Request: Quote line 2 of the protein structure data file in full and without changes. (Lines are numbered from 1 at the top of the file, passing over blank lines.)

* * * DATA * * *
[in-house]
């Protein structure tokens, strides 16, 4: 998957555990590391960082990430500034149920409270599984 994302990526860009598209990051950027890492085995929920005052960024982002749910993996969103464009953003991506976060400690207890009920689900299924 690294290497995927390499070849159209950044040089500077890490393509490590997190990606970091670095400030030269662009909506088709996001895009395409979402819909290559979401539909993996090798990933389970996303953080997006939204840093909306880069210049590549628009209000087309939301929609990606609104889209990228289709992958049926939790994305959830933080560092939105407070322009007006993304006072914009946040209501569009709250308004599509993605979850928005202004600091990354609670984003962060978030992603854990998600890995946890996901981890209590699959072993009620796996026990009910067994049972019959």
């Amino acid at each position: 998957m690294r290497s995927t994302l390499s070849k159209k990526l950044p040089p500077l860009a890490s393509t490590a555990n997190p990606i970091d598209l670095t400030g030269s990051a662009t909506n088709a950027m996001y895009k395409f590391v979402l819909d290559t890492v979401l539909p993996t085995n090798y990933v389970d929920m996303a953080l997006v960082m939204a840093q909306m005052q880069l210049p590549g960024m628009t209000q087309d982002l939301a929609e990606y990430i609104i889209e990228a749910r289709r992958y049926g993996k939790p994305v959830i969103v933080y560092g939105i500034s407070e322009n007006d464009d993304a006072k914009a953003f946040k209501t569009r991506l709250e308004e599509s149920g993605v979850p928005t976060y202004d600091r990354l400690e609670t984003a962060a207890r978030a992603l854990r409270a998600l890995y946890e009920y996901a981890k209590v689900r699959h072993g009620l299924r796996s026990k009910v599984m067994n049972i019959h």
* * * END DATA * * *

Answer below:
């Protein structure tokens, strides 16, 4: 998957555990590391960082990430500034149920409270599984 994302990526860009598209990051950027890492085995929920005052960024982002749910993996969103464009953003991506976060400690207890009920689900299924 690294290497995927390499070849159209950044040089500077890490393509490590997190990606970091670095400030030269662009909506088709996001895009395409979402819909290559979401539909993996090798990933389970996303953080997006939204840093909306880069210049590549628009209000087309939301929609990606609104889209990228289709992958049926939790994305959830933080560092939105407070322009007006993304006072914009946040209501569009709250308004599509993605979850928005202004600091990354609670984003962060978030992603854990998600890995946890996901981890209590699959072993009620796996026990009910067994049972019959």